“Give ear, O Shepherd of Israel, you who lead Joseph like a flock. You who are enthroned upon the cherubim, shine forth. Before Ephraim and Benjamin and Manasseh, stir up your might and come to save us! Restore us, O God; let your face shine, that we may be saved! O Lord God of hosts, how long will you be angry with your people's prayers? You have fed them with the bread of tears and given them tears to drink in full measure. You make us an object of contention for our neighbors, and our enemies laugh among themselves. Restore us, O God of hosts; let your face shine, that we may be saved!” Psalm 80:1-7
The majority of people in the US have very limited experience or knowledge of shepherding animals. Even if you do have some experience shepherding, chances are it is not something that you do as a full-time job. There are still societies around the world where people spend their days shepherding animals, but it really doesn’t “define” many people’s occupations in the United States.
The cultural context of the Bible, however, is a different story. Virtually everyone would have experience or at least good working knowledge of what it means to shepherd animals. This is evident by the frequency at which “shepherd” and “shepherding” are used as examples and metaphors in Scripture. Our Psalm today is one of those many examples.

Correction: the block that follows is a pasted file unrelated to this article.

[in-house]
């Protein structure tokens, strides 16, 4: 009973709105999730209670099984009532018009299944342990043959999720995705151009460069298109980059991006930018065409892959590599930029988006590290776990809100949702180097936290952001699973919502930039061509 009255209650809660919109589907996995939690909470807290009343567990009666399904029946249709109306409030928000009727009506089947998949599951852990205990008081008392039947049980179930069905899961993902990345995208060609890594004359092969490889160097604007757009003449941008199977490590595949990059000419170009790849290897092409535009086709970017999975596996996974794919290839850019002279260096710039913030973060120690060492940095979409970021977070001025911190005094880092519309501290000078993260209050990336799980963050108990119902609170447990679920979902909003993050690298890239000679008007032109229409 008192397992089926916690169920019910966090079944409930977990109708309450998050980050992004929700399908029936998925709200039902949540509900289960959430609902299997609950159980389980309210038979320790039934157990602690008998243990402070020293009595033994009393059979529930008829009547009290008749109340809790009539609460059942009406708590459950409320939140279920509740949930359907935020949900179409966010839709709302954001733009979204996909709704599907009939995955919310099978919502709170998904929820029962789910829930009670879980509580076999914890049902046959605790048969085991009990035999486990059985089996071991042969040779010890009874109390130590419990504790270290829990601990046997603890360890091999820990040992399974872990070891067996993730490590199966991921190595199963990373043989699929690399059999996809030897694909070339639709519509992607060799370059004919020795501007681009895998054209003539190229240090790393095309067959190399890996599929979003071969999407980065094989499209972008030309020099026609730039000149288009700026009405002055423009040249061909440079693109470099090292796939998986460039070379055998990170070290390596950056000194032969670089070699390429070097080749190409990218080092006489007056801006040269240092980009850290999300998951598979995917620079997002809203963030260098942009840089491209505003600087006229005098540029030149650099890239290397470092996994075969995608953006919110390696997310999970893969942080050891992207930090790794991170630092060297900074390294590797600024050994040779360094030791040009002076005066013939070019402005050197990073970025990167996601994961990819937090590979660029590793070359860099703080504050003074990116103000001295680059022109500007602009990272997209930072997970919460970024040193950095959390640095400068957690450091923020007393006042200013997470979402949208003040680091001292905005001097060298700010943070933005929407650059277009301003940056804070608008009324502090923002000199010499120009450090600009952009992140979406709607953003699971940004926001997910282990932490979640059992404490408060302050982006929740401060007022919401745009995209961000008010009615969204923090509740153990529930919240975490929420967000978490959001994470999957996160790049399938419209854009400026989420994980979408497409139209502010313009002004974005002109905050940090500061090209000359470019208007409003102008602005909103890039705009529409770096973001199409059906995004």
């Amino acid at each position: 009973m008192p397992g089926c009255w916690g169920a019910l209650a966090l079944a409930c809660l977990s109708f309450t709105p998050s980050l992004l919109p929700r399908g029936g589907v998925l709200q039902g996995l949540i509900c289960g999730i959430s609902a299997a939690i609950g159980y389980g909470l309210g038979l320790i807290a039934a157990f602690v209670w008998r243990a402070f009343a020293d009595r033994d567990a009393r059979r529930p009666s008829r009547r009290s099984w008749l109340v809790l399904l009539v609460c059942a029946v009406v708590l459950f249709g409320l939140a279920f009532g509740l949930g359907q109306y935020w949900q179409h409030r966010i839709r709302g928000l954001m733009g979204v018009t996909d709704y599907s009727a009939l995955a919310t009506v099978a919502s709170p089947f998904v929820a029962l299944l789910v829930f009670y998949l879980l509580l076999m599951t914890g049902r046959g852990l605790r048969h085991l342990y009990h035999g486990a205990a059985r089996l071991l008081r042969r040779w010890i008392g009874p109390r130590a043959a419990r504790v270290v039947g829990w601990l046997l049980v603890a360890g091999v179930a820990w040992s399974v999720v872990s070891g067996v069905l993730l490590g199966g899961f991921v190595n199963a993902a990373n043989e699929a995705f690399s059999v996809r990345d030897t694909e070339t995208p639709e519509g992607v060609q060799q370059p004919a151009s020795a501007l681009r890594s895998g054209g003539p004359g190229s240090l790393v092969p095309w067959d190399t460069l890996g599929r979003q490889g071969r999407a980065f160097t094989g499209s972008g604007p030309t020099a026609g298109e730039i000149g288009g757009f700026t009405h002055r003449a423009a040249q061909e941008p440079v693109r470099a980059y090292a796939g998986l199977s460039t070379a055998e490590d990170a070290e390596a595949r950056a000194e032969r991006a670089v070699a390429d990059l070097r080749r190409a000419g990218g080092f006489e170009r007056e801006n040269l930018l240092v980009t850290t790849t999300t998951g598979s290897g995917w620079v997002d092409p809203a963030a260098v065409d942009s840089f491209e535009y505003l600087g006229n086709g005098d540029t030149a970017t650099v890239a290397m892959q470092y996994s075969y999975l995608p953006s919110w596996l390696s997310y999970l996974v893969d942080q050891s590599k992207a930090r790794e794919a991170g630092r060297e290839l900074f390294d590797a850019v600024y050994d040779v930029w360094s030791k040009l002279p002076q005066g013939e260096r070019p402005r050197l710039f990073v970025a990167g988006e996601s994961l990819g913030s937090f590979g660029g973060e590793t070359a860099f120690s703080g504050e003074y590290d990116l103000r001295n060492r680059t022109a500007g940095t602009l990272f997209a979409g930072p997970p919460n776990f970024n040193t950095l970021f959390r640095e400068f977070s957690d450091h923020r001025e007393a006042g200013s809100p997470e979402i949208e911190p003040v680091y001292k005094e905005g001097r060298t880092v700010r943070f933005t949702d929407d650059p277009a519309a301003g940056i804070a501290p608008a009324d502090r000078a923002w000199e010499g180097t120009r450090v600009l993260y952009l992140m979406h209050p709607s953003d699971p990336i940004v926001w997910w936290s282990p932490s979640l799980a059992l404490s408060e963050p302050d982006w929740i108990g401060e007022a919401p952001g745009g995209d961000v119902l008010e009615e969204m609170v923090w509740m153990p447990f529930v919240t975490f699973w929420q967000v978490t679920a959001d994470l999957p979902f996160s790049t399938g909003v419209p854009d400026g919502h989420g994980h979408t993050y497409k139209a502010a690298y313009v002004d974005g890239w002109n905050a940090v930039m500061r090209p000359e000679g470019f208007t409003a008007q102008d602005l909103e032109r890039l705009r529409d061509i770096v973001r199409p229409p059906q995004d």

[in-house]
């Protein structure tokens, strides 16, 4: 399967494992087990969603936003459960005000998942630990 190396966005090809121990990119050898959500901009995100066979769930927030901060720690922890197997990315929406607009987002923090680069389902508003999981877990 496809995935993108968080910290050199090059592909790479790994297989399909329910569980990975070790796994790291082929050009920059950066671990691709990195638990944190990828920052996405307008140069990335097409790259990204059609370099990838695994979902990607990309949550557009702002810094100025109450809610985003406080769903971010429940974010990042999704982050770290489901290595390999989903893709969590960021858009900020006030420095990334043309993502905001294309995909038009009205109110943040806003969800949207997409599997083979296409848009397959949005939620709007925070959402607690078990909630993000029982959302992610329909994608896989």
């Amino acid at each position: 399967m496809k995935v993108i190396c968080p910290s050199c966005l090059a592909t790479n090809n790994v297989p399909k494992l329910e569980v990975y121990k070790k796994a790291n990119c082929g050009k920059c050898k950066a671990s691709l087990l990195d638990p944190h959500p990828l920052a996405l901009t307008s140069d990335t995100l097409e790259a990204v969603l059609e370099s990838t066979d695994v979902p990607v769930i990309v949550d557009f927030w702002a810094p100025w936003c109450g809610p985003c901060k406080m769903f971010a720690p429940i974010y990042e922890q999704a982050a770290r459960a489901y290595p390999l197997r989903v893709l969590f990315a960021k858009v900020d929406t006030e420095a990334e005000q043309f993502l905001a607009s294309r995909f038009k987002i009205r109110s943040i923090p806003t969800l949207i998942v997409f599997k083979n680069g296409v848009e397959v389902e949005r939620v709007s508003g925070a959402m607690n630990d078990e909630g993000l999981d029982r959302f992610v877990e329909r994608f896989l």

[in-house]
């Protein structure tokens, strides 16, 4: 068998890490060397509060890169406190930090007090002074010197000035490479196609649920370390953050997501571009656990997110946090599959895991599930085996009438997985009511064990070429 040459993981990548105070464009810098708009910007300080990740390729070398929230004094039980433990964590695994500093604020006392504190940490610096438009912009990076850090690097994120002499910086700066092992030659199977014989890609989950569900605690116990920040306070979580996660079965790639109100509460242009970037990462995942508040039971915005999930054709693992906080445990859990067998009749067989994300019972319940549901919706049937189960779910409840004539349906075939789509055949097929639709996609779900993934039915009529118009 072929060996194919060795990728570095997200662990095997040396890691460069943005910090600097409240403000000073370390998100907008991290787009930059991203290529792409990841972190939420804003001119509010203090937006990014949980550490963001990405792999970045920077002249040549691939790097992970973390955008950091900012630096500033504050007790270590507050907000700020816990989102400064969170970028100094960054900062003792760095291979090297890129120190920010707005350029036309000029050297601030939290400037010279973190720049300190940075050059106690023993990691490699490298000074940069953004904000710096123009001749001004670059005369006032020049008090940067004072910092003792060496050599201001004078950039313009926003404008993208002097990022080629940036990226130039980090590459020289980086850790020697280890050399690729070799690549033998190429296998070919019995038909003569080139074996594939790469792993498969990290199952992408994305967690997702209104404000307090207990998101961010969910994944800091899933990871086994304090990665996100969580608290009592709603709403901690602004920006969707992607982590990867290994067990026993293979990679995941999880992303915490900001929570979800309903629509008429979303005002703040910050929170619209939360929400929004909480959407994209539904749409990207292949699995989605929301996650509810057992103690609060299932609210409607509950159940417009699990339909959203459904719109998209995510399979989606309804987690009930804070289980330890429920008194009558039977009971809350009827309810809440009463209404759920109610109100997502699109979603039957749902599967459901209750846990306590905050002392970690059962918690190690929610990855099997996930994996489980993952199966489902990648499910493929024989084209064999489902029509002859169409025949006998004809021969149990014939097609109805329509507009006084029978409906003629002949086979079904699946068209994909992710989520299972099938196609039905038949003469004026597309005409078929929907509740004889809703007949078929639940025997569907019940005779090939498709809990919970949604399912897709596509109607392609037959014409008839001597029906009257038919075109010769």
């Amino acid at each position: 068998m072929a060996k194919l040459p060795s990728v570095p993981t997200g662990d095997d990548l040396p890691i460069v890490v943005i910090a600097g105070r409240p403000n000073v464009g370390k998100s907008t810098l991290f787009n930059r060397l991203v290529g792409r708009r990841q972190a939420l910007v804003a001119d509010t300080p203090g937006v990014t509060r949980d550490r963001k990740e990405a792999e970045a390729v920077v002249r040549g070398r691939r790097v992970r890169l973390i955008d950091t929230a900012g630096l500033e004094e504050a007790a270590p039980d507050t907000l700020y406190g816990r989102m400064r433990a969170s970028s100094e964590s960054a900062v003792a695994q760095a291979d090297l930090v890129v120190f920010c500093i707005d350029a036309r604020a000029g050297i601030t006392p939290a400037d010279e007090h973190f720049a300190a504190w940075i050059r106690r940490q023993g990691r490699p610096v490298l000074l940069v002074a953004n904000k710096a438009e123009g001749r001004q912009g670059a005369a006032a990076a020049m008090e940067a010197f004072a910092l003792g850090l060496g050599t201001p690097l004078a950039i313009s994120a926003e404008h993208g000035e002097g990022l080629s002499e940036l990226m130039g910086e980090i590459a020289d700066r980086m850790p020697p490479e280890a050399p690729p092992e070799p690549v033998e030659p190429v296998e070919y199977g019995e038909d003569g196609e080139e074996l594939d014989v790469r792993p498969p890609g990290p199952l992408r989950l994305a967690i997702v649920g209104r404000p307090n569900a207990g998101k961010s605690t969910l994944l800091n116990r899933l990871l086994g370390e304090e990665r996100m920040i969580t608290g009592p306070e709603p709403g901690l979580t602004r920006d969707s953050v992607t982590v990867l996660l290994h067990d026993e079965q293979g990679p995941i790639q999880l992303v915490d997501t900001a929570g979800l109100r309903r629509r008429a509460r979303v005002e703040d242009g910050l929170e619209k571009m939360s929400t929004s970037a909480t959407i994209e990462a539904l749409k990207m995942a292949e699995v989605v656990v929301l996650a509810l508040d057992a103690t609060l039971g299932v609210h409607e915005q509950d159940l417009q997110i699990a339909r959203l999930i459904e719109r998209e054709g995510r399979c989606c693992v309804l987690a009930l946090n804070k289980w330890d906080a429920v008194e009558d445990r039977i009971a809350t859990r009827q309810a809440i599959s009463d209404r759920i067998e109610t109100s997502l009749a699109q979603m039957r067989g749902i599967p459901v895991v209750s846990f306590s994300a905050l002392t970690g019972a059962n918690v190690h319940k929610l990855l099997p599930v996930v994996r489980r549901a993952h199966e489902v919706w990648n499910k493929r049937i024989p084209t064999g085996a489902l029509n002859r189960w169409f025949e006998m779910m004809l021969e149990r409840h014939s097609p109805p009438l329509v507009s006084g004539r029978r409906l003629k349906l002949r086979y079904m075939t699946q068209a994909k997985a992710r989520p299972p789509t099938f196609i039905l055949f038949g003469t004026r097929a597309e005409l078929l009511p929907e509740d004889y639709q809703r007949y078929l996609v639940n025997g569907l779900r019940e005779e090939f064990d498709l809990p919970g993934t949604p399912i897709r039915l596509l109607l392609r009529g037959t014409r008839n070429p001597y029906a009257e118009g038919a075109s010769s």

In addition to being called “God” and “Lord” in the passage, God is also identified as the “Shepherd of Israel.” The role of an animal shepherd is to lead, guide, and protect. This is exactly what the psalmist is asking of God here. He is asking that God would protect them from the enemies surrounding them; it is a cry to God for salvation. This wasn’t an unreasonable request. After all, God had told them that He would protect them and that they should cry out to Him. In calling God their “Shepherd,” the psalmist wasn’t making a loose reference or connection to God and the vocation of shepherding, as to imply that God is merely “like” a shepherd. No, shepherding Israel is quite literally what God dedicated Himself to.
If there was any doubt in the minds of people regarding this, Jesus says it plainly in John chapter 10. Two times in the chapter Jesus says “I am the good shepherd” (vs. 11 & 14). Jesus also says twice in John chapter 10 that as the good shepherd He lays down His life for His sheep (10 & 15). In verse 10 Jesus also declares that anyone who comes to Him will be saved. In linking the roles of shepherd and savior, Jesus confirmed to the world that He is the long-awaited Messiah that the world needed. Isaiah prophesied this about Jesus: “He will tend his flock like a shepherd; he will gather the lambs in his arms; he will carry them in his bosom, and gently lead those that are with young.” (Isaiah 40:11) We all need Jesus to guide us, protect us, and save us. Create within yourself the habit of depending on the Shepherd’s leading.
Prayer for Today:
Father, thank You for being the Good Shepherd of my life. Thank You for being patient with me when I am stubborn. Thank You for searching for me when I lose my way, and thank You for saving me. Teach me to be led by You, Good Shepherd. Amen.